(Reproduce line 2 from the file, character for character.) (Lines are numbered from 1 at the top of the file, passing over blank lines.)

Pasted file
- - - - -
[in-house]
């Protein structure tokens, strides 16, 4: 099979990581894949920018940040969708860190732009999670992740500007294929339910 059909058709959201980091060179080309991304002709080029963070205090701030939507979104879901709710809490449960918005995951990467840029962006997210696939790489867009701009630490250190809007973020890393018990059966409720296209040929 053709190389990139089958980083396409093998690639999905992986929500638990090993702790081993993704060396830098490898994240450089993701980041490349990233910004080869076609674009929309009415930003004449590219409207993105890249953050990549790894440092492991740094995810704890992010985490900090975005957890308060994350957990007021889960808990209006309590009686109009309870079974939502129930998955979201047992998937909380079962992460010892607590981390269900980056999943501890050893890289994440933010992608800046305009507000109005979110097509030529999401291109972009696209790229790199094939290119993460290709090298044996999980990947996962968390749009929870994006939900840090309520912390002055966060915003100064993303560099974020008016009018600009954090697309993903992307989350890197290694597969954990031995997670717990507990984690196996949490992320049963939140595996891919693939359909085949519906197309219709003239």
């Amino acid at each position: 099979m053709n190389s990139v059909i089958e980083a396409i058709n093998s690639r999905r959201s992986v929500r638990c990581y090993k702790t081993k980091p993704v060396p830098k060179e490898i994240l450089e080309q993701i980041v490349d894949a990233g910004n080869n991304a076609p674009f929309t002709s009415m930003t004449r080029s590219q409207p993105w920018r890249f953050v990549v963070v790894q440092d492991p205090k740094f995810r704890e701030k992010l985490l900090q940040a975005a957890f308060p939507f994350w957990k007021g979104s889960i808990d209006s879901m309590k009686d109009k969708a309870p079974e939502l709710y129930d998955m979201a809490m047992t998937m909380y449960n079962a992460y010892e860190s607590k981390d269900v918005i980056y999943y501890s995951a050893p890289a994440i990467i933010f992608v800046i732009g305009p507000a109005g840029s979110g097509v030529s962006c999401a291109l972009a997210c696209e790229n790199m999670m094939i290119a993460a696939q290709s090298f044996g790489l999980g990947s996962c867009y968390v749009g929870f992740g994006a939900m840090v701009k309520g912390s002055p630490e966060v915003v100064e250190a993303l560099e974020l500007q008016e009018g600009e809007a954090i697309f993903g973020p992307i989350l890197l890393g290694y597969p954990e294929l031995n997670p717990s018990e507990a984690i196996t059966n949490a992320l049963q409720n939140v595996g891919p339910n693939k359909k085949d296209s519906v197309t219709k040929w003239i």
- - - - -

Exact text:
């Protein structure tokens, strides 16, 4: 099979990581894949920018940040969708860190732009999670992740500007294929339910 059909058709959201980091060179080309991304002709080029963070205090701030939507979104879901709710809490449960918005995951990467840029962006997210696939790489867009701009630490250190809007973020890393018990059966409720296209040929 053709190389990139089958980083396409093998690639999905992986929500638990090993702790081993993704060396830098490898994240450089993701980041490349990233910004080869076609674009929309009415930003004449590219409207993105890249953050990549790894440092492991740094995810704890992010985490900090975005957890308060994350957990007021889960808990209006309590009686109009309870079974939502129930998955979201047992998937909380079962992460010892607590981390269900980056999943501890050893890289994440933010992608800046305009507000109005979110097509030529999401291109972009696209790229790199094939290119993460290709090298044996999980990947996962968390749009929870994006939900840090309520912390002055966060915003100064993303560099974020008016009018600009954090697309993903992307989350890197290694597969954990031995997670717990507990984690196996949490992320049963939140595996891919693939359909085949519906197309219709003239």